A.J.’s Solid ’70s Horrorthon #7: “Deranged” (1974)
by A.J. Hakari
Growing up in Wisconsin makes it hard to escape the shadow of Ed Gein. Fortunately, I wasn’t filled in on all the gory details of Gein’s grave-robbing exploits, but it was at a tender age that I was made aware of who the fella was. Much of the world knows of him as well, through movies including Psycho, The Texas Chainsaw Massacre, and The Silence of the Lambs that were inspired by the case. Each of these pictures used Gein as a jumping-off point for their own respective narratives, but 1974’s Deranged is quite possibly the truest to life that any of them got. Liberties are certainly taken, but it’s fueled by an authenticity, a pitch-black sense of humor, and a powerful sadness that make it as captivating a depiction of the real story as we’ll ever get.
As a title card assures us, Deranged is based on true events — only the names and corpses have been changed to protect the innocent. A newspaper columnist (Leslie Carlson) narrates to us viewers the life and times of Ezra Cobb (Roberts Blossom), whom you’d swear could never hurt even a fly. Having spent a large part of his life caring for and bonding closely with his religious fanatic mother (Cosette Lee), Ezra’s world is absolutely shattered when she passes away. Life just isn’t the same without Ma Cobb around…so after a year of loneliness, her faithful boy just digs up her coffin and carries her decayed body back to the old homestead. With his mama back where she “belongs,” Ezra finds his attentions turning to the town’s women, whom he is soon inspired to abduct and bring home to join Mrs. Cobb in a ghoulish (and growing) menagerie.
It hit theaters the same year as the original Texas Chainsaw, but Deranged gets barely a fraction of the press these days. If you know me, you’ve probably heard me vent myself hoarse about how I’m no fan of Tobe Hooper’s grungy horror favorite; it’s disturbing, yes, but it’s also 90 minutes of repetitive screeching that dulled me into indifference. The shocks in Hooper’s film seldom broke the surface, worn thin somewhere into the dozenth cackling hillbilly, but Deranged operates on a different and much more somber level. It’s not something that goes for cheap thrills or merely presents the concept of a creepy old dude defiling gravesites and finding unspeakable uses for human skin to be reviled, without actually doing anything interesting with it. The flick aims to hypothesize what makes someone like Ezra Cobb tick, an endeavor with miles of unsettling ground to tread that co-directors Jeff Gillen and Alan Ormsby are well-equipped to execute.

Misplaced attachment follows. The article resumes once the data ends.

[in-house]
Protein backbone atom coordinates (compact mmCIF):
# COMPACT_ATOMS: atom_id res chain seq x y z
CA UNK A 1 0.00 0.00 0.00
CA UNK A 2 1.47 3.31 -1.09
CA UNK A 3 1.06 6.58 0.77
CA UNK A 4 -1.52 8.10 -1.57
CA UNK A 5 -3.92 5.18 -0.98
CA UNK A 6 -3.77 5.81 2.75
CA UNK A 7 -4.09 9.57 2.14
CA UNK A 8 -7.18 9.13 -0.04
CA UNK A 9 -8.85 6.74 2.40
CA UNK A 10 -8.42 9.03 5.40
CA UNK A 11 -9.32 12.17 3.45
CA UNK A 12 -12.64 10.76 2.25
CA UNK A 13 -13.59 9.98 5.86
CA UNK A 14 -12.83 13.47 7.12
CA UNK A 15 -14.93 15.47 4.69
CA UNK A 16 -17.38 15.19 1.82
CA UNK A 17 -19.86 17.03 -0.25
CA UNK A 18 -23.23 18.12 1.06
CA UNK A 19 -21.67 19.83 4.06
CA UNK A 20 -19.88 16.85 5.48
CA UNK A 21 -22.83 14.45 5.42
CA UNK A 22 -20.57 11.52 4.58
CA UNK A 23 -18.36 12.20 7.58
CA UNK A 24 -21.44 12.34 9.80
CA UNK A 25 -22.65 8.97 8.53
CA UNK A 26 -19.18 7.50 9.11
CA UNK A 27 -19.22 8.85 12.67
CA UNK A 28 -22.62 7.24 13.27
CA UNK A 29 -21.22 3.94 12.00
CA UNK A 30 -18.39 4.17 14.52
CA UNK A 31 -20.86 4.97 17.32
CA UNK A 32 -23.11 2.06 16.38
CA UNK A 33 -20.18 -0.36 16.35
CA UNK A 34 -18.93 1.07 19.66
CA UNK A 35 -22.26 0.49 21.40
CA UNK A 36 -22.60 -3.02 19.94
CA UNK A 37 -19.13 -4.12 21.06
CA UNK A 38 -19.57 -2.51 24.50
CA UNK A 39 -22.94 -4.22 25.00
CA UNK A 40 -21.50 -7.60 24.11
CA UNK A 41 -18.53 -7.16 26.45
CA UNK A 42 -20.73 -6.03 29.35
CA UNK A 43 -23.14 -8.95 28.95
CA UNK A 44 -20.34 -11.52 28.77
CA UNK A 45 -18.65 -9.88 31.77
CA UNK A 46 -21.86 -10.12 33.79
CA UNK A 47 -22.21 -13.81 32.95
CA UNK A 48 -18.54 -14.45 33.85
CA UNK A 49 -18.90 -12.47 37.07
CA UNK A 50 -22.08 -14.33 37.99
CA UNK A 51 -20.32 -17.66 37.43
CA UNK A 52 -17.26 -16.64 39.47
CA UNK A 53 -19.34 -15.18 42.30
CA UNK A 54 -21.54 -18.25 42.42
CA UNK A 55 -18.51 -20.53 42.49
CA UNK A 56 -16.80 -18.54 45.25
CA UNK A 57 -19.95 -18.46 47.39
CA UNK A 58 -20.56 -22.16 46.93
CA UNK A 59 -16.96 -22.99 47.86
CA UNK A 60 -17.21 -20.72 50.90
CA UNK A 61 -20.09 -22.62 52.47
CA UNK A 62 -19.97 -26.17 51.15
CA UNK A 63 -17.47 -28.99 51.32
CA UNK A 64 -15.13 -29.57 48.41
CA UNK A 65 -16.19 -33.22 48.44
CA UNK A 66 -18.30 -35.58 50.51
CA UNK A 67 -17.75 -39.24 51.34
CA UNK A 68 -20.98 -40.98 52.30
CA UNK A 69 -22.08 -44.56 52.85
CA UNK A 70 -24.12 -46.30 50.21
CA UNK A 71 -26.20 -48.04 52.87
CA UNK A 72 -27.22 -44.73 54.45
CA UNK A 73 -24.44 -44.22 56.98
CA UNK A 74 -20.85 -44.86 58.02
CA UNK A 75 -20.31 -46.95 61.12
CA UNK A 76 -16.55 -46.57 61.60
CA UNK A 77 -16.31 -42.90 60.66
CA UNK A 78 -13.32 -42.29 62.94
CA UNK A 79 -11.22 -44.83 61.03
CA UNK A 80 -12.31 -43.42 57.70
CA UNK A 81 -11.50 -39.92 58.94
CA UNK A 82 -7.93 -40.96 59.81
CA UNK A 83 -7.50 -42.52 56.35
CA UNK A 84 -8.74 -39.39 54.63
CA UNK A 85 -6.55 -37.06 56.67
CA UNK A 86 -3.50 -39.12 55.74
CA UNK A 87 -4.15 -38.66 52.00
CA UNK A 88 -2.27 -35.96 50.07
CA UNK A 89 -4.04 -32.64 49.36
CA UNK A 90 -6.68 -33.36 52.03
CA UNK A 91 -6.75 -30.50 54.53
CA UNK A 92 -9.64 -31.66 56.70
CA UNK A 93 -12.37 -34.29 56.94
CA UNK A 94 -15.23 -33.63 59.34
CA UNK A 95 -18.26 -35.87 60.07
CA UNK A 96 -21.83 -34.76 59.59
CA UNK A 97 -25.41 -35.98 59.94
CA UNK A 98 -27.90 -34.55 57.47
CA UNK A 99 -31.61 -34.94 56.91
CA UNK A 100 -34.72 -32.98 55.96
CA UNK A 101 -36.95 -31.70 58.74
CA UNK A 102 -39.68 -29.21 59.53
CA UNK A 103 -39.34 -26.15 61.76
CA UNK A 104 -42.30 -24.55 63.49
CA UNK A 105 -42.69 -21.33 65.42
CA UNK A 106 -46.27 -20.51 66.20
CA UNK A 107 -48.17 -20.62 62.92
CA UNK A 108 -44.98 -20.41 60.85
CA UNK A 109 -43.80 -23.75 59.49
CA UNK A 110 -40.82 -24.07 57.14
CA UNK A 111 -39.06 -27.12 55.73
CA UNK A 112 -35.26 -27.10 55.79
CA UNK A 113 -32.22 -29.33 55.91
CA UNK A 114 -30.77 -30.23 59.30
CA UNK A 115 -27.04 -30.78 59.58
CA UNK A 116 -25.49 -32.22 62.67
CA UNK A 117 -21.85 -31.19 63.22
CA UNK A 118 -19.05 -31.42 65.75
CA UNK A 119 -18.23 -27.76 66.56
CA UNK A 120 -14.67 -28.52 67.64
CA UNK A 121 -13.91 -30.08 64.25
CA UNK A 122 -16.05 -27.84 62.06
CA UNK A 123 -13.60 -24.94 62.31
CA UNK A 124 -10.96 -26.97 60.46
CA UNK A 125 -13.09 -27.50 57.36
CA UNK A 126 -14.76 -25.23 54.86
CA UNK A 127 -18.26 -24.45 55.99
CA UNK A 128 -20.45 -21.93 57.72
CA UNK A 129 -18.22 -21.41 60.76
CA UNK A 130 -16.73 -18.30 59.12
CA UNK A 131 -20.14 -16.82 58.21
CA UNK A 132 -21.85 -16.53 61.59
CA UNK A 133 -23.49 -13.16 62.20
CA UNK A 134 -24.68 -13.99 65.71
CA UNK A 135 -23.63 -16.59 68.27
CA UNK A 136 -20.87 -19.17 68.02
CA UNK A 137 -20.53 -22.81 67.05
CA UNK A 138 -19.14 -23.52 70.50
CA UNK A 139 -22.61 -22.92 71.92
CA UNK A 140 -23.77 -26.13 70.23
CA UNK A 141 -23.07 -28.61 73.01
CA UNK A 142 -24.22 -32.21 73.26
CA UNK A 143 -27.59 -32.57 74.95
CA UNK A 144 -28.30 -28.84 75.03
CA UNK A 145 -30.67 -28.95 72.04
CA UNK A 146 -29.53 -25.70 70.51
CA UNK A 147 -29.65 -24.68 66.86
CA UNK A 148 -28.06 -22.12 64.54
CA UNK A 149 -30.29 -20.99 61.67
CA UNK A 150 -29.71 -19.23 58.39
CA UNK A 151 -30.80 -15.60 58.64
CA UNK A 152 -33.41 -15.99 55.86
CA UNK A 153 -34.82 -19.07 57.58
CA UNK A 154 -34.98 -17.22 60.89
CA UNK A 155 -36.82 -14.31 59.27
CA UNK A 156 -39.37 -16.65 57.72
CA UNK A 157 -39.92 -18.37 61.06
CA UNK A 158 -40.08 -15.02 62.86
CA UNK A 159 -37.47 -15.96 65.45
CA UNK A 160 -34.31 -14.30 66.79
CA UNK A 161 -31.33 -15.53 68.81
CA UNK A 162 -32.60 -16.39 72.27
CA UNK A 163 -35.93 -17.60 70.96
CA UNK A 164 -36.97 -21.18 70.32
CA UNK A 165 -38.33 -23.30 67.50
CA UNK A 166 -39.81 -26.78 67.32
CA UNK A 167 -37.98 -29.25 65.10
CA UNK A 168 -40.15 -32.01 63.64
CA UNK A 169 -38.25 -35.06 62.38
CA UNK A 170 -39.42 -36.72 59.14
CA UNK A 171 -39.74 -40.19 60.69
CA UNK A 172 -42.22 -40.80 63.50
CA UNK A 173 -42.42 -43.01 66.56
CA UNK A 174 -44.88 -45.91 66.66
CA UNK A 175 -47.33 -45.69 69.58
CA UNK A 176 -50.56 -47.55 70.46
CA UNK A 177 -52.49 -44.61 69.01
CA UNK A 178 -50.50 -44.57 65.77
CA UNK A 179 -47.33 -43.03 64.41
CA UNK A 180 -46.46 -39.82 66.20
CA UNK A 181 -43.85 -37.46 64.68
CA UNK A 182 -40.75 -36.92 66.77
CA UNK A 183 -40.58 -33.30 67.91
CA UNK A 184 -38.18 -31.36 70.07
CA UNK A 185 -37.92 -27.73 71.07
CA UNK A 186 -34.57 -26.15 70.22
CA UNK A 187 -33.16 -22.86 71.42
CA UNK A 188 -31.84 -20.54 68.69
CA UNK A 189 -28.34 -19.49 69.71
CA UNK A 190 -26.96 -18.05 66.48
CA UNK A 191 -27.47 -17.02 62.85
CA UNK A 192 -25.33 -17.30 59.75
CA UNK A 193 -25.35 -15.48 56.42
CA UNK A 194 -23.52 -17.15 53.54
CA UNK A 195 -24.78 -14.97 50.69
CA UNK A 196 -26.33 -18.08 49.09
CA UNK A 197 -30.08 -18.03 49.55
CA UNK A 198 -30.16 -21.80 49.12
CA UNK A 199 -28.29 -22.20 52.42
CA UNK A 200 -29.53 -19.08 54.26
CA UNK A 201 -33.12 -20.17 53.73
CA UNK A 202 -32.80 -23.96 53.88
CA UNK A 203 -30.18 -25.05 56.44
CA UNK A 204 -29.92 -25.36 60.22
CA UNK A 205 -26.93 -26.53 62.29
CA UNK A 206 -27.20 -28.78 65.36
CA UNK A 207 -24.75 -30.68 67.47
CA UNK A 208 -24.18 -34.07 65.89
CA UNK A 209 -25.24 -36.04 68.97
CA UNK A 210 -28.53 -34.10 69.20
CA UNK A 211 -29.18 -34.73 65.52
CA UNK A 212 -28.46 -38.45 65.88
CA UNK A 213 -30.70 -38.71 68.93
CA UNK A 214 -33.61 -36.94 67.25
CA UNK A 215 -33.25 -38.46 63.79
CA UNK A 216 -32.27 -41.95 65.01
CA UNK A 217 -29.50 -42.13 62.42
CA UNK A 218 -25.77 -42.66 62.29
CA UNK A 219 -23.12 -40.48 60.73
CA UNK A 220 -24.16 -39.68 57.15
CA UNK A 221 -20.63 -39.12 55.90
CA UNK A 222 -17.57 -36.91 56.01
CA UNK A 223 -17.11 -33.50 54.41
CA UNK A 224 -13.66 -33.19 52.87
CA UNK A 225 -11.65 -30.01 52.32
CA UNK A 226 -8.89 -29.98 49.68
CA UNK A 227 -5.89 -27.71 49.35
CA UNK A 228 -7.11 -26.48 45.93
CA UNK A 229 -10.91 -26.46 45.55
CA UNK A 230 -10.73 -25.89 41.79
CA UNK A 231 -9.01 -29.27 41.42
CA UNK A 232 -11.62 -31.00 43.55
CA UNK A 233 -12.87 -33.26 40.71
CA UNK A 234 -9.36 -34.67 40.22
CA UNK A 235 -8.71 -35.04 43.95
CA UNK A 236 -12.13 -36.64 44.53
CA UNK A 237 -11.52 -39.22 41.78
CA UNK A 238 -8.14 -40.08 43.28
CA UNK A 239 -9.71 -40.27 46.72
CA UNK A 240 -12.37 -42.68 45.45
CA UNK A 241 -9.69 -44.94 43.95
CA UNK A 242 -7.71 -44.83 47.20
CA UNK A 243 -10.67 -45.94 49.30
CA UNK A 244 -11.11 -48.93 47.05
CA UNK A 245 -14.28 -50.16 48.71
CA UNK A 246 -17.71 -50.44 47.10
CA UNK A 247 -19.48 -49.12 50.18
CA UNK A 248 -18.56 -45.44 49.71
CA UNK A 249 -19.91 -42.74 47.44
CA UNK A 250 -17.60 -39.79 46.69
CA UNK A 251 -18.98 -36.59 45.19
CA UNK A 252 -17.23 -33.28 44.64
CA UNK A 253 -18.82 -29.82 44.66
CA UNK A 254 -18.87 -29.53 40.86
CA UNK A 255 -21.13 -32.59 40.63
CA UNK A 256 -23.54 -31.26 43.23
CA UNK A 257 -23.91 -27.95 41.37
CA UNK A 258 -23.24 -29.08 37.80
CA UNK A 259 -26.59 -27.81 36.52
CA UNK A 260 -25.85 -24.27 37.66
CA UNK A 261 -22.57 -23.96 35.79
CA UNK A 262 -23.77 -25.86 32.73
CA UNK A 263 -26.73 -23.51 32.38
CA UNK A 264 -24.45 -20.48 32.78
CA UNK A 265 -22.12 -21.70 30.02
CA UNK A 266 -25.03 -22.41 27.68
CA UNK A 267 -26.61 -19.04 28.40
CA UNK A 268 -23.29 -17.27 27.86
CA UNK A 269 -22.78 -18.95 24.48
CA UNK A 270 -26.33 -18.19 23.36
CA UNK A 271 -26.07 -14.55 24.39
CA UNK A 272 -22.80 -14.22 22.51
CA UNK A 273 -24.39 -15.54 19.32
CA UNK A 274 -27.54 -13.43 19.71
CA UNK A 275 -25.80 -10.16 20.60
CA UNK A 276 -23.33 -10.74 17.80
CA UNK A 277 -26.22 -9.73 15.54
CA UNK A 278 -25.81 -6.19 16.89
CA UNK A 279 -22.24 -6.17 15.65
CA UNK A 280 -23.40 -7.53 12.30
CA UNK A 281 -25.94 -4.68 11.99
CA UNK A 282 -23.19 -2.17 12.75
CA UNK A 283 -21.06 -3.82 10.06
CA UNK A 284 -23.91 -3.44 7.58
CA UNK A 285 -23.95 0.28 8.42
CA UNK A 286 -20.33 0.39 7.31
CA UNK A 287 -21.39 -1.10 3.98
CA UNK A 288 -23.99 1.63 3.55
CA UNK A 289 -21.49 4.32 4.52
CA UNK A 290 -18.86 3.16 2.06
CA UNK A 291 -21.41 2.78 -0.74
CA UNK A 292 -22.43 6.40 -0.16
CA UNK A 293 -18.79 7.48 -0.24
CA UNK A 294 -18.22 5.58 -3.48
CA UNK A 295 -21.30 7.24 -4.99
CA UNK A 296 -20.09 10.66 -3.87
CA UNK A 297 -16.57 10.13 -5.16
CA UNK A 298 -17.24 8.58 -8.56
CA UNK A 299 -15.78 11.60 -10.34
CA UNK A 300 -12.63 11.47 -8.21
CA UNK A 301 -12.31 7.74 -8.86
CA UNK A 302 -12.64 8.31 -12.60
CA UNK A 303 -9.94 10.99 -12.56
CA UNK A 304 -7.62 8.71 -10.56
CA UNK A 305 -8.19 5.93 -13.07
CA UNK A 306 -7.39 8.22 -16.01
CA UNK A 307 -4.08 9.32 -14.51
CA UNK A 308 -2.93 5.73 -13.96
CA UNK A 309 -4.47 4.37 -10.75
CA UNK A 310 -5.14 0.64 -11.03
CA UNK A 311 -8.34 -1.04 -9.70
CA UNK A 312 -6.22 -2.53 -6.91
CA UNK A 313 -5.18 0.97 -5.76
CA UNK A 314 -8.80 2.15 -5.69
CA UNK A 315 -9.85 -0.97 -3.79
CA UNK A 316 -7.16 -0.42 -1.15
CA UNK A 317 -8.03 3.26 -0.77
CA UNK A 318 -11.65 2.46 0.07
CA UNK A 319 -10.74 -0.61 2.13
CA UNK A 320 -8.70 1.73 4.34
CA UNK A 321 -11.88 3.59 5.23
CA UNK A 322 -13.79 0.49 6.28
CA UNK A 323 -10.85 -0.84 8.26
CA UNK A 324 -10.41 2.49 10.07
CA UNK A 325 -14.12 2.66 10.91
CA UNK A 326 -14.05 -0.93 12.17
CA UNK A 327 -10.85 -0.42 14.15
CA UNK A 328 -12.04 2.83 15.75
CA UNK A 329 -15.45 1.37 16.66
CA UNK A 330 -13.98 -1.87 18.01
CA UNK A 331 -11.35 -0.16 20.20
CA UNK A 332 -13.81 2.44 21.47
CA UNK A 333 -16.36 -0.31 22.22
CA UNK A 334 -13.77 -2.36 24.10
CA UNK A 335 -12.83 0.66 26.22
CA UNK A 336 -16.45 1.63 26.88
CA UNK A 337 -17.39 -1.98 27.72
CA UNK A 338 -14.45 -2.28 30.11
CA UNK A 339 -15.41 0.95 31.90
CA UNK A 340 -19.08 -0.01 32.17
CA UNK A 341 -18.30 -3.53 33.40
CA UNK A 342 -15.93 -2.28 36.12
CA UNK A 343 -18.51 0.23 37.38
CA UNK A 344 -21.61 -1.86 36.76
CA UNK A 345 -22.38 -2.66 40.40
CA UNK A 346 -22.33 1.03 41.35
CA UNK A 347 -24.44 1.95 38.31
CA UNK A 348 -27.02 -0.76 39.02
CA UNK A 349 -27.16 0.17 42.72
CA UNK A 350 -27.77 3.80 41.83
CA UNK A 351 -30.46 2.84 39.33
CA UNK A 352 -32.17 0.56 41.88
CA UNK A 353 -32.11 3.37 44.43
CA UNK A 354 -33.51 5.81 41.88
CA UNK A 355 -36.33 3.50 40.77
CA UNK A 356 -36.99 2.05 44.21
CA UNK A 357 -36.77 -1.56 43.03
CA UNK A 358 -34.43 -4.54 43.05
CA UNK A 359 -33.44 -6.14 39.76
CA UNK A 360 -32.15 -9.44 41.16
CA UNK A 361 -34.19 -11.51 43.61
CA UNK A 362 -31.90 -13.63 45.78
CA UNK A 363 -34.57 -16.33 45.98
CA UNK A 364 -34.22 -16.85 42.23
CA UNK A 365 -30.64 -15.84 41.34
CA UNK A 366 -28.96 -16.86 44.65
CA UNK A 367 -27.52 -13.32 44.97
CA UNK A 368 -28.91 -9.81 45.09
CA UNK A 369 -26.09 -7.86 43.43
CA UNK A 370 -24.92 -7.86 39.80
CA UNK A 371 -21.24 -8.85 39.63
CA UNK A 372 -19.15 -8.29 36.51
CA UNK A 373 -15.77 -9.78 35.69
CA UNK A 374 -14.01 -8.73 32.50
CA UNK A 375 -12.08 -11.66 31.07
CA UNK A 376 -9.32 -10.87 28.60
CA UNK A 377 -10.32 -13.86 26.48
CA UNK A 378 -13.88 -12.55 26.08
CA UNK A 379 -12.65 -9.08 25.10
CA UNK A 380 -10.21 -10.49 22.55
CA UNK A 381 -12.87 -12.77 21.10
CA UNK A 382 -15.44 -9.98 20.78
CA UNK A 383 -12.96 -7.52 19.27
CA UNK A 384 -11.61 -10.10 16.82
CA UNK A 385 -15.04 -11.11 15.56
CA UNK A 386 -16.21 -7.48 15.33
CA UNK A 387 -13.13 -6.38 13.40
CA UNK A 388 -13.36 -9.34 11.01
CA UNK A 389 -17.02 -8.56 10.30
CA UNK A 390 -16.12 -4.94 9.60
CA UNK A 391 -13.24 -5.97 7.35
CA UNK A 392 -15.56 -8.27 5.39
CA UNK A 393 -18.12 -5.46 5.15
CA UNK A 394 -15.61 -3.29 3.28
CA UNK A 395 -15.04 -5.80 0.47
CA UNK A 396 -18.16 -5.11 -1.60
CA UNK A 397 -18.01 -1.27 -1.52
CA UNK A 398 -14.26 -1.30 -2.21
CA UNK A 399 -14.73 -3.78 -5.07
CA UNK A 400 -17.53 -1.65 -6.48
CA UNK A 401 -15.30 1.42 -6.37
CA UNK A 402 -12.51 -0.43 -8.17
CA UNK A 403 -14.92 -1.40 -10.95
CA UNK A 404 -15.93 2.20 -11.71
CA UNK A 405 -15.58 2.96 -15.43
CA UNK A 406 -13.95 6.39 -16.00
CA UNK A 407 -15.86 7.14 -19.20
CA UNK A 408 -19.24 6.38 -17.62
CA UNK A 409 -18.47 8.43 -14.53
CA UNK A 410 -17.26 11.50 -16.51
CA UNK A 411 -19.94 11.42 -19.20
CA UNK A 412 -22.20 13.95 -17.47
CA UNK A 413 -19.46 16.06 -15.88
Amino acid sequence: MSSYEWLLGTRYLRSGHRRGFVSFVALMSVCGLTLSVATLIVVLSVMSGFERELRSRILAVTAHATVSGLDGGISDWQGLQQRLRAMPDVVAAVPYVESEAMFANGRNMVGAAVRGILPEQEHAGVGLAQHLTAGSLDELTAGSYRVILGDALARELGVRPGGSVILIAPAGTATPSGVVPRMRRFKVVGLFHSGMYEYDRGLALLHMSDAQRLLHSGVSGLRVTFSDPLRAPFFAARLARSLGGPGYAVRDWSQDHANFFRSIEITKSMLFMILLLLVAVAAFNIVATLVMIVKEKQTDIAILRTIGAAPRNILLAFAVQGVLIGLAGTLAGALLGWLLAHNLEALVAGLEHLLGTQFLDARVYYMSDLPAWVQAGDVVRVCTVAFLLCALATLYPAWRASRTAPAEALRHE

Deranged doesn’t excuse Cobb’s crimes for a second, but by the end, you understand perfectly what inspired his sickness in the first place. We’re introduced to the man as he lives in virtual isolation on a snow-covered farm, tending to his mother on her deathbed. A few short moments is all it takes for us to empathize with his sorrow, to witness his psyche break to the point of being unable to comprehend just how horrendous the acts he’s committing are. The stark photography certainly sets the right mood for Cobb’s bleak existence, but the real reason he’s such an enthralling character is Blossom’s performance. There’s no other way to put it other than that the man is perfect; when the occasion calls for him to be intimidating, tortured, and amusingly puzzled during the few instances of gallows humor, Blossom is up to the task and then some. There are other elements at play that keep the movie’s respectability in check, but Blossom is what secures the whole thing from ever being taken for shallow exploitation crud.
It’s as cold, dreary, and uninviting as the Cobb residence itself, but Deranged is fascinating all the same. This is the sort of lurid that I can appreciate, as it doesn’t rest at giving me a swirlie in the toilet of the macabre but adds in thought and an emotional center for my troubles, as well. Though it’s not the pulse-pounding, gag-inducing freak show some viewers might demand of it, the lingering unease Deranged leaves behind is all thanks to it taking the slow and steady approach.